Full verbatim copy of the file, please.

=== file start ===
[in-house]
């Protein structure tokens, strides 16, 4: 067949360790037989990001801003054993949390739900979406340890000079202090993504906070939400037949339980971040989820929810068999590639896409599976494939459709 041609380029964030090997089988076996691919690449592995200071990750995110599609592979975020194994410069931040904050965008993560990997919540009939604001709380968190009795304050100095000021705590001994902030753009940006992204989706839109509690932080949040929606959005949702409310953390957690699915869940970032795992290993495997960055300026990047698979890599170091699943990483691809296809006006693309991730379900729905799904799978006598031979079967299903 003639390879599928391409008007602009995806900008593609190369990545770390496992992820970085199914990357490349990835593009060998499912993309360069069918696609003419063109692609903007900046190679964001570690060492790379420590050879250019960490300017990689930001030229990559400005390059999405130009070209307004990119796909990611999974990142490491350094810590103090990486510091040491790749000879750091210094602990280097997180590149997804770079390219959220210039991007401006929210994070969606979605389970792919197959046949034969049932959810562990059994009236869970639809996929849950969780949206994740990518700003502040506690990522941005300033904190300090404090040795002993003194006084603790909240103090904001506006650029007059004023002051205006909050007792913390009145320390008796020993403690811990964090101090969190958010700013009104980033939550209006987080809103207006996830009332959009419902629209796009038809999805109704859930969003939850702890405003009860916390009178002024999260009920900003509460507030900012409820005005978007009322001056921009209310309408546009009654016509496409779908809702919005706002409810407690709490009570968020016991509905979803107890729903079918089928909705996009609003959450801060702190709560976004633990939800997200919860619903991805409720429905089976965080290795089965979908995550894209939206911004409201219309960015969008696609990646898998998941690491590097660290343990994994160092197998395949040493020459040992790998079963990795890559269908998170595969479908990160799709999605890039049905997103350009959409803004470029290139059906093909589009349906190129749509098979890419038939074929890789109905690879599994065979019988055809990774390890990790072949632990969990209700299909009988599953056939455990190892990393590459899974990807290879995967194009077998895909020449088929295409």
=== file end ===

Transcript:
[in-house]
């Protein structure tokens, strides 16, 4: 067949360790037989990001801003054993949390739900979406340890000079202090993504906070939400037949339980971040989820929810068999590639896409599976494939459709 041609380029964030090997089988076996691919690449592995200071990750995110599609592979975020194994410069931040904050965008993560990997919540009939604001709380968190009795304050100095000021705590001994902030753009940006992204989706839109509690932080949040929606959005949702409310953390957690699915869940970032795992290993495997960055300026990047698979890599170091699943990483691809296809006006693309991730379900729905799904799978006598031979079967299903 003639390879599928391409008007602009995806900008593609190369990545770390496992992820970085199914990357490349990835593009060998499912993309360069069918696609003419063109692609903007900046190679964001570690060492790379420590050879250019960490300017990689930001030229990559400005390059999405130009070209307004990119796909990611999974990142490491350094810590103090990486510091040491790749000879750091210094602990280097997180590149997804770079390219959220210039991007401006929210994070969606979605389970792919197959046949034969049932959810562990059994009236869970639809996929849950969780949206994740990518700003502040506690990522941005300033904190300090404090040795002993003194006084603790909240103090904001506006650029007059004023002051205006909050007792913390009145320390008796020993403690811990964090101090969190958010700013009104980033939550209006987080809103207006996830009332959009419902629209796009038809999805109704859930969003939850702890405003009860916390009178002024999260009920900003509460507030900012409820005005978007009322001056921009209310309408546009009654016509496409779908809702919005706002409810407690709490009570968020016991509905979803107890729903079918089928909705996009609003959450801060702190709560976004633990939800997200919860619903991805409720429905089976965080290795089965979908995550894209939206911004409201219309960015969008696609990646898998998941690491590097660290343990994994160092197998395949040493020459040992790998079963990795890559269908998170595969479908990160799709999605890039049905997103350009959409803004470029290139059906093909589009349906190129749509098979890419038939074929890789109905690879599994065979019988055809990774390890990790072949632990969990209700299909009988599953056939455990190892990393590459899974990807290879995967194009077998895909020449088929295409």